FROM THE TOP: How do you make a tough decision?

FROM THE TOP: How do you make a tough decision? - The words of the managers on the following pages neatly illustrate the changing nature of modern commercial leadership. For, successful as they all are in their various fields, when it comes to taking busi

Last Updated: 31 Aug 2010

The words of the managers on the following pages neatly illustrate the changing nature of modern commercial leadership. For, successful as they all are in their various fields, when it comes to taking business-critical decisions the granite-faced, calculating archetype of old is nowhere to be seen. In its place comes a more human approach, where judgments are based on experience and instinct as well as hard logic. Human doesn't mean fluffy - these people make the tough choice and stick with it, ready to take the consequences and share the rewards.


When I need to take a decision, I can go upwards, I can just use my experience, or I can go to my team. But quite often I go to an individual working somewhere inside the organisation. I spend quite a lot of time just wandering around, talking to smart people and getting their feedback, effectively letting them make the decision.You have to make some bold decisions and live and die by them, but you must also be agile enough to evolve decisions based on the market. I will go by numbers, I'll go by gut, but in this business there are too many different angles for me to make those decisions alone. So I try to create an environment where individuals make the decisions, by encouraging people to feel they can take risks and get rewarded for taking them.You need to do the right thing for the business, the right thing for you, and you also need to be seen as the leader by the organisation.

Neil Holloway's 11-year stint at Microsoft includes two years as deputy MD before starting his current role in 1998.


The tough decisions are not necessarily the big ones. For example, prioritising the order in which you do things - weighing up the different merits of competing and apparently equally important demands on limited resources - can be very tough. Emotion and sentiment can be dangerous walls. Accurate information is the key currency and you can't have enough. But you also need the help and involvement of as many senior colleagues as possible. Balanced correctly, this team should have enough insight to ensure that the right decisions are made, so creating an atmosphere where contributions are welcome, respected and productive is essential. That's why you should build teams with diverse experience and broad perspectives. Mark Byford joined the World Service as director in 1998. Under his care, weekly global audience figures have grown from 138 million to 153 million.


Nobody ever lives in isolation and you can always learn from what others are doing. You can talk to colleagues and people who you trust, but ultimately anyone at the top has to put their head above the parapet and say: 'Yes, we're going to do this.' It's always the case in our business that you don't really know until the tickets go on sale what the reaction is going to be. The classic music purists and critics will always say 'you can't do this' and have a negative approach to anything new. Our attempt to take classical music to Wembley Arena 10 years ago lost us large amounts of money. The lesson there was that artists have no understanding of budgetary control. It showed us what not to do, so that out of something that expensive, you still reap the rewards as you learn from what you've done. Ultimately, you've got to go with your instinct. It probably sounds crazy to those in other lines of business, who rely on figures and market research, but in this arena you rely on your nose. It's old-fashioned showmanship. Raymond Gubbay, 55, is a classical music promoter. His company has been promoting concerts, opera and ballet since he founded it in 1966.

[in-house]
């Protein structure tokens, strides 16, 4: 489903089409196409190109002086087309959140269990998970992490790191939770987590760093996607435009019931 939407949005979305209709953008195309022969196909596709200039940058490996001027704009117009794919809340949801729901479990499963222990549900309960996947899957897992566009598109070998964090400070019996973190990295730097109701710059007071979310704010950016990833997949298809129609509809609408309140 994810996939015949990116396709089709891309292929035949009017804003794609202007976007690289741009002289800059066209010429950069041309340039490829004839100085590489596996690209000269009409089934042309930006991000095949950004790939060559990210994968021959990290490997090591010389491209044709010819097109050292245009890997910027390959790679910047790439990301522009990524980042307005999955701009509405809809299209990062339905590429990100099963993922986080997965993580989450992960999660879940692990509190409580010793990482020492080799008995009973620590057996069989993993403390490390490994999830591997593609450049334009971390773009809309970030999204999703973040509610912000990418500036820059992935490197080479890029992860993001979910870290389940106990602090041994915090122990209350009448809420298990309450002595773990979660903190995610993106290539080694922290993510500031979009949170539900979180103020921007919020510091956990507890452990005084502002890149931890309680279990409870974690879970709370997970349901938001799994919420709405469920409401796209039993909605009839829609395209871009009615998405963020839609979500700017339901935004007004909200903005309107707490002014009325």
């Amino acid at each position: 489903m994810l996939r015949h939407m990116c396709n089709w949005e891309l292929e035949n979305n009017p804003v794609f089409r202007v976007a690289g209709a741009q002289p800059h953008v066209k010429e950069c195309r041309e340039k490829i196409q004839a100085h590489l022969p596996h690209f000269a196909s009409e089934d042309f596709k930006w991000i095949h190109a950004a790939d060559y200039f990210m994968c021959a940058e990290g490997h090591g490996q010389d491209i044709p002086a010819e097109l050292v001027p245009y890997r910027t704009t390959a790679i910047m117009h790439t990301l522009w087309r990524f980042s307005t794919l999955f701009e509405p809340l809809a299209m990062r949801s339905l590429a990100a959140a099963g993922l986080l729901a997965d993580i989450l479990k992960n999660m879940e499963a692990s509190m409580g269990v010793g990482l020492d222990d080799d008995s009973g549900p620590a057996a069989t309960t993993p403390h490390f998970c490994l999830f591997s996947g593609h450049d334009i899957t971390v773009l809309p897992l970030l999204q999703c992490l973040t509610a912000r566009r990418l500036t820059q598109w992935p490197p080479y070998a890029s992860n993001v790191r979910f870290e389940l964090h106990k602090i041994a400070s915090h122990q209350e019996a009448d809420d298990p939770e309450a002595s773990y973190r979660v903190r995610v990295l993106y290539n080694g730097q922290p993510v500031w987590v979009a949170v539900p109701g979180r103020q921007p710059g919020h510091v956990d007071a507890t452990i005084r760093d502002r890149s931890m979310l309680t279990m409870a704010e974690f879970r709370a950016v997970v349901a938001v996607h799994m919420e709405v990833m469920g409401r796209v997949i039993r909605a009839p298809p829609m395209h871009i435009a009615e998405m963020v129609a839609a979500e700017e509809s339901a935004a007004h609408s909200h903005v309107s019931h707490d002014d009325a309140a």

I believe that work is a combination of emotion and reason and you should never exclude how you feel - or how you think other people might feel - from your decision-making process. But the most important first step towards making a tough decision is to think through your various choices and then relate them to your strategy. My company faced a tough dilemma a few years ago. The increasingly fragmented media market presented us with two options: buy lots of companies and create a full marketing services group, or deliver everything under one roof, under the Saatchi & Saatchi brand. We decided that - unique among advertising agencies - we'd develop the capabilities we needed in-house. Since then we have gone from strength to strength: this part of the business now represents 25% of what we do. So define your strategy first, communicate it, let people bring it to life in the way that suits them, and stay emotionally honest throughout.

Tamara Ingram first hit the heights as joint chief executive following the ousting of Maurice and Charles Saatchi in 1995

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